Europe was tired of war and UK in particular suffering some heavy economic problems, everyone wanted a quick clean end to the war. In some I think its akin to emperor hirohito being pardoned after WW2, not because it was the right thing but easyist to aid post war recovery , sustain a lasting peace and try and gain some respect with aformer foe so as to possibly build a freindship with, which both the US did with Japan and Britain did with France. Both marked turning points in relations, britain and France more so as it ended near 500 years of on and off wars.

If we do look at it in the context of US/Japanese postwar recontruction then poor Marshal Ney gets the spot of scapegoat like Hideki Tojo!

Look at me I said id keep it brief and I go into one! Lol I just cant help myself with Napoleonic history!

Sorry about the spelling as Im writeing this on my Iphone....
edit on 8-5-2014 by crazyewok because: (no reason given)

posted on May, 8 2014 @ 07:43 PM
Following the city of London financed American revolution the British East India company asset...George Washington...With the help of city of London asset Alexander Hamilton set up the first Central bank of the USA

1935 the reverse of the 1782 Great seal of the USA was put on the back of the 1 dollar banknote...The first time the reverse of the obverse was seen by the general public in 153 years

Following the city of London financed French revolution the city of London installed ruler of France Napoleon Bonaparte set up the current central bank of France in 1800

Declaration of the Rights of Man and of the Citizen...Like the Constitution in the USA showed up in 1789 in France.

posted on May, 8 2014 @ 08:17 PM
Great thread, I hadn't really looked into Napoleon beyond light reading, I was meaning to and you saved me the trouble, as I was reading about the Duke of Wellington the other week, described here as Napoleons Nemesis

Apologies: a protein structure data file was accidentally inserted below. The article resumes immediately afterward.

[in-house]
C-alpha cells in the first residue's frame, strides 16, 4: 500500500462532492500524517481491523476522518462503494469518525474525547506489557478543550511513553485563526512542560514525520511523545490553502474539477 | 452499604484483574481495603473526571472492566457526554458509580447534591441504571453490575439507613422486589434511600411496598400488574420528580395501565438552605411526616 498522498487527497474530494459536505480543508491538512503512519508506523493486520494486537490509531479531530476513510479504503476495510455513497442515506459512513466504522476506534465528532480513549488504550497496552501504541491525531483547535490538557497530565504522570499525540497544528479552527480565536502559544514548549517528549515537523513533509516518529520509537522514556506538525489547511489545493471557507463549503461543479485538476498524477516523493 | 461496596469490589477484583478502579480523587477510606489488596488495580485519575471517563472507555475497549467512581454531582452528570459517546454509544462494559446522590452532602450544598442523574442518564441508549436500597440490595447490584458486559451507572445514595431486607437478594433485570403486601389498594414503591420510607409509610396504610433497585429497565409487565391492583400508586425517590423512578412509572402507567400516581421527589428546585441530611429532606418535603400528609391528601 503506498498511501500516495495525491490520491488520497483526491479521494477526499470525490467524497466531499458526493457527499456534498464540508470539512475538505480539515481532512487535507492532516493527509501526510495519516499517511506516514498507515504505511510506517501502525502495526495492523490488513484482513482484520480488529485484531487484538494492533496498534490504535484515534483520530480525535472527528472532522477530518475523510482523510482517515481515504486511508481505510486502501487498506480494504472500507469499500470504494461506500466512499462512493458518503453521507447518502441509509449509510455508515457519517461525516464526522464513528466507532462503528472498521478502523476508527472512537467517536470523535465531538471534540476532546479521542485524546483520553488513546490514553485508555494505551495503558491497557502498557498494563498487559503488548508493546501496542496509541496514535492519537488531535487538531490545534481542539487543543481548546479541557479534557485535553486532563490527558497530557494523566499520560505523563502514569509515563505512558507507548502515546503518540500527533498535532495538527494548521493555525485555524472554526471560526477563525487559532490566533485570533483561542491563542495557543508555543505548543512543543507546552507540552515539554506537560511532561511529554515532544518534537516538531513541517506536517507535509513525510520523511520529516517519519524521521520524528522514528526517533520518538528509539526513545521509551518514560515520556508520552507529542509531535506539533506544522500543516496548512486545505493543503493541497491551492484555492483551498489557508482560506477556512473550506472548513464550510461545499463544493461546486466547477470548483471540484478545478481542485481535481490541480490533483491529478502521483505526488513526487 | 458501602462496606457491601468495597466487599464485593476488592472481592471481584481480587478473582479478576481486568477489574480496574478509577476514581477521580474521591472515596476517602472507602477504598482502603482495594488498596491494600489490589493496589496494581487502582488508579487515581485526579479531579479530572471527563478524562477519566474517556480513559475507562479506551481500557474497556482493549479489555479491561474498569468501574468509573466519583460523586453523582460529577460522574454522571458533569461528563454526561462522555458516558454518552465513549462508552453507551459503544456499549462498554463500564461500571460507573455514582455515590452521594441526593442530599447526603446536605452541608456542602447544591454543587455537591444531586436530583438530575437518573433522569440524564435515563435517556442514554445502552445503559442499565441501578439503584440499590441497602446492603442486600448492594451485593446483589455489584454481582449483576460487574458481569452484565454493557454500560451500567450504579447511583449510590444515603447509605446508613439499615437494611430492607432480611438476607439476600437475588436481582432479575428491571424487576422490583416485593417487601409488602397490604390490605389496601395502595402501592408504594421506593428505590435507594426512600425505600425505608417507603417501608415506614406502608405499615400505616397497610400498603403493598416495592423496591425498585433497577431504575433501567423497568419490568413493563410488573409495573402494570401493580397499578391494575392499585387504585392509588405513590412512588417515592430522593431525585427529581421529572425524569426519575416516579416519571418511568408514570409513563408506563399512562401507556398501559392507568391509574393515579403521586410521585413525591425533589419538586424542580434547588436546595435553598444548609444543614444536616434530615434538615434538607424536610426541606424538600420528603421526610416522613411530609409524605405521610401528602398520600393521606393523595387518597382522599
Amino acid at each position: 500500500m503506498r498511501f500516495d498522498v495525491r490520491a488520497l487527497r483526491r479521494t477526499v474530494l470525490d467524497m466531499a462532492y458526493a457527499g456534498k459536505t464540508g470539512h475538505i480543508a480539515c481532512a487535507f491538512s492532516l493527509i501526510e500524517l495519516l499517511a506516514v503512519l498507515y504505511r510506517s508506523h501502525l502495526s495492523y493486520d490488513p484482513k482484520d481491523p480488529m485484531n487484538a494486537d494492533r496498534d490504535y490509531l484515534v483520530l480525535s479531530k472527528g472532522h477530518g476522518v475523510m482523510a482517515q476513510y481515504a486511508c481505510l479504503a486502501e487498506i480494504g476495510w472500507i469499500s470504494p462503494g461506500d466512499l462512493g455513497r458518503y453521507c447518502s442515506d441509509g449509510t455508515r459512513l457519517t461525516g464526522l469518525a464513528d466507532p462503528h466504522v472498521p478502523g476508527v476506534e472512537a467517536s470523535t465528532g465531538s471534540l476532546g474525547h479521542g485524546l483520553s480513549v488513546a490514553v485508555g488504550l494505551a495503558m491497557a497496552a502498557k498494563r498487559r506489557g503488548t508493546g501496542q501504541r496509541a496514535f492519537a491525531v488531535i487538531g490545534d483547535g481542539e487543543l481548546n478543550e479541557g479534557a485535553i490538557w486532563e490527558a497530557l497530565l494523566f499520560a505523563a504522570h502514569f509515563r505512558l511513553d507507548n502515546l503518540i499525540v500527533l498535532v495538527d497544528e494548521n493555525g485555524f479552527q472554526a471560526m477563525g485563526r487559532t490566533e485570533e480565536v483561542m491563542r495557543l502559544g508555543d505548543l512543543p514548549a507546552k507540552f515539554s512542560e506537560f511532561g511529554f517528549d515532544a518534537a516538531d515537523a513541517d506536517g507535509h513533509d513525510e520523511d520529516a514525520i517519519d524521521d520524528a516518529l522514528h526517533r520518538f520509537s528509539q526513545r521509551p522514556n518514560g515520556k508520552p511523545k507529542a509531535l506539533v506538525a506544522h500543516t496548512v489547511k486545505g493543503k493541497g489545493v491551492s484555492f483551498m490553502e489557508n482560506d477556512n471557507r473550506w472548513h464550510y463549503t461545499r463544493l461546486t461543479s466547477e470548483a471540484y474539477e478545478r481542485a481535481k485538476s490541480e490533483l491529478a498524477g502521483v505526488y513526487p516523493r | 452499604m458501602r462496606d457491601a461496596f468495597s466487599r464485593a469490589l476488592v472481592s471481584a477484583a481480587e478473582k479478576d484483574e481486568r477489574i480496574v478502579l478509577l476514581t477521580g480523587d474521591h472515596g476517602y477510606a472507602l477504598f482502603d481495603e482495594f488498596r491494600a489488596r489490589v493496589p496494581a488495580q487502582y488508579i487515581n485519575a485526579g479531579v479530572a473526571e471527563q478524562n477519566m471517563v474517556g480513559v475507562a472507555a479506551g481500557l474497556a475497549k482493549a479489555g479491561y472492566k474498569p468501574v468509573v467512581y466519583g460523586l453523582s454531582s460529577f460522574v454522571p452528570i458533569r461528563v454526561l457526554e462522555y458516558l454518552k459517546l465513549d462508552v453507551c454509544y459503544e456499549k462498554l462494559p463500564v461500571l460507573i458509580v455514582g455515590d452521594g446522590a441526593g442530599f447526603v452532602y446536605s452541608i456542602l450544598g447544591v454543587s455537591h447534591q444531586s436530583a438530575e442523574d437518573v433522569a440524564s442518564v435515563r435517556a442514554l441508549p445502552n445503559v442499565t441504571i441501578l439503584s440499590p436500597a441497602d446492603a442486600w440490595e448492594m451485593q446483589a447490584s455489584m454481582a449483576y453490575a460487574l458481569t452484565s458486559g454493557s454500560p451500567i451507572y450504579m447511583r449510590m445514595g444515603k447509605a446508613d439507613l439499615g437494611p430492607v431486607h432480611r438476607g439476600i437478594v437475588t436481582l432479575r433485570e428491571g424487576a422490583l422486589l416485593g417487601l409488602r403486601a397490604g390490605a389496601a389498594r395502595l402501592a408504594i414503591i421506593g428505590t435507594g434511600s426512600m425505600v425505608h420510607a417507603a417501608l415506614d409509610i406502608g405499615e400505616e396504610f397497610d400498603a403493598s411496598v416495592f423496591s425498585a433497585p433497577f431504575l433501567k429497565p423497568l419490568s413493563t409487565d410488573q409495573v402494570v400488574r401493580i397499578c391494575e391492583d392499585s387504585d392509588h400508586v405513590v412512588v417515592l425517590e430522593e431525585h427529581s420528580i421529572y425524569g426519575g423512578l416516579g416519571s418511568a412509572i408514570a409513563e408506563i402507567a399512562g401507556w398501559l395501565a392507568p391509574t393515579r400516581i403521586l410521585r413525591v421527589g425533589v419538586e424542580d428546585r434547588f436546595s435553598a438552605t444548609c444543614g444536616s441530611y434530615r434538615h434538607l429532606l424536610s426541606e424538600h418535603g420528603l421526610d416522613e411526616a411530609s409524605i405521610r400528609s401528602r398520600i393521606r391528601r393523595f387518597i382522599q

I think it's a great companion piece to this.

Certainly an interesting and brutal time in history and not really that long ago.

posted on May, 8 2014 @ 08:48 PM
Stuff like this is why I love ats, good read and very well put together! Always a person who fascinated me and definitely someone who changed the course of history.

posted on May, 8 2014 @ 09:17 PM
a reply to: Slickinfinity

Always a person who fascinated me and definitely someone who changed the course of history.

And a hero to short people everywhere! He truly is! Of course he didn't like being short and sometimes made a fuss over it but still, considering everything else, he was on the shorter side of life.

To save you all looking it up, he was 1.68m or 5'5" tall. I don't really think that is short but he did.


edit on 8/5/2014 by pheonix358 because: (no reason given)

posted on May, 8 2014 @ 09:47 PM
Very nice read.
I picked up some odd knowledge about Napoleons Waterloo battle. It seems among the french cavalry that took over the English cannon none of them had any spikes left. Those spikes were there to disable the cannons they captured. They got run off the hill and the English retained the workable cannons.
My college philosophy teacher had another view on Napoleon. It seems he greatly preferred large 6 foot of taller soldiers for his army. He effectively removed the tall Frenchmen from the gene pool. The assertion is that is why they are smaller now than in the past.
The first item came out of a reference book. The second is open for debate.

posted on May, 8 2014 @ 10:32 PM
Napoleon was not short- he was of average height for men at that time (5 ft.7 in.).
The myth amongst us english speaking peoples started because of a confusion with the french measurements of the time, in which he was 5 ft. 2 in.- the french inch being longer than the british inch.

I always had a rather negative idea given to me of Bonaparte when I was young, and was surprised when I came to France to find he was so loved and still considered one of the most amazing men of history here.

posted on May, 9 2014 @ 06:11 AM
I believe I see your drift now. This is a good indication of why I was always such a horrible teacher. I was told that I graded persons work like a baseball statistic-all I ever cared about was the accuracy of the number-not the quality of the numeral accomplishment.

Anyway perhaps I can add to the emperor's legend. In a table talk on May 1st 1939 the Fuehrer dismissed Napoleon as 'that 'Corsican adventurer' and railed him for seeking fame instead of sound military policy.

In one of the last conversations in his life the Fuehrer ask Bragadefuhrer Mohnke- final commander of the government district on the morning of his last day alive- April 30th 1945- -if, perhaps he could hold out until May 5th. Mohnke replied that his last 1200 battle hardened SS troopers would run out of ammunition in a few hours-and looked stunted at the Fuehrer 's request was told that "All military commanders should hold dear the day of Bonaparte's death"